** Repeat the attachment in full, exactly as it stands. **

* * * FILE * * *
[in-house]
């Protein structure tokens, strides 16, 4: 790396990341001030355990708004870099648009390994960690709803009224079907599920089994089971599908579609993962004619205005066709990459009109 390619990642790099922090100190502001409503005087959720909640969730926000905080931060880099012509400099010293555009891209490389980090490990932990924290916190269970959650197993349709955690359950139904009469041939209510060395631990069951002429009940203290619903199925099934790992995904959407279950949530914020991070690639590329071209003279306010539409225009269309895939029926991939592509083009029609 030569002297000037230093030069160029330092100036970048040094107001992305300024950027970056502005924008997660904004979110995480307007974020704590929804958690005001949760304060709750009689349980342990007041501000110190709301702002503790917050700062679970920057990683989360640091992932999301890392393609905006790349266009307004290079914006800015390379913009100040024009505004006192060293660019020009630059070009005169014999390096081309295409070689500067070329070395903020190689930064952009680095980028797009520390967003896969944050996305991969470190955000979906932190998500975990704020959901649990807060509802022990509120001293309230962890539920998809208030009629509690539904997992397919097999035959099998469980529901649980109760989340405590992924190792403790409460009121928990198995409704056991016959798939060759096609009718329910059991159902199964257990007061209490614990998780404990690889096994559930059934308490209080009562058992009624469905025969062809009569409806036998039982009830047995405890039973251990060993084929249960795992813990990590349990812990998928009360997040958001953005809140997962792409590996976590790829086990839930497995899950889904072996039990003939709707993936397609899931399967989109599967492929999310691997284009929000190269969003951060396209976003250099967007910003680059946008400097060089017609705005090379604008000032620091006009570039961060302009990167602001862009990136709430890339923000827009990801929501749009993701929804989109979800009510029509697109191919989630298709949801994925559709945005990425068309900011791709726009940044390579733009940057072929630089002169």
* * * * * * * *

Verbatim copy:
[in-house]
């Protein structure tokens, strides 16, 4: 790396990341001030355990708004870099648009390994960690709803009224079907599920089994089971599908579609993962004619205005066709990459009109 390619990642790099922090100190502001409503005087959720909640969730926000905080931060880099012509400099010293555009891209490389980090490990932990924290916190269970959650197993349709955690359950139904009469041939209510060395631990069951002429009940203290619903199925099934790992995904959407279950949530914020991070690639590329071209003279306010539409225009269309895939029926991939592509083009029609 030569002297000037230093030069160029330092100036970048040094107001992305300024950027970056502005924008997660904004979110995480307007974020704590929804958690005001949760304060709750009689349980342990007041501000110190709301702002503790917050700062679970920057990683989360640091992932999301890392393609905006790349266009307004290079914006800015390379913009100040024009505004006192060293660019020009630059070009005169014999390096081309295409070689500067070329070395903020190689930064952009680095980028797009520390967003896969944050996305991969470190955000979906932190998500975990704020959901649990807060509802022990509120001293309230962890539920998809208030009629509690539904997992397919097999035959099998469980529901649980109760989340405590992924190792403790409460009121928990198995409704056991016959798939060759096609009718329910059991159902199964257990007061209490614990998780404990690889096994559930059934308490209080009562058992009624469905025969062809009569409806036998039982009830047995405890039973251990060993084929249960795992813990990590349990812990998928009360997040958001953005809140997962792409590996976590790829086990839930497995899950889904072996039990003939709707993936397609899931399967989109599967492929999310691997284009929000190269969003951060396209976003250099967007910003680059946008400097060089017609705005090379604008000032620091006009570039961060302009990167602001862009990136709430890339923000827009990801929501749009993701929804989109979800009510029509697109191919989630298709949801994925559709945005990425068309900011791709726009940044390579733009940057072929630089002169």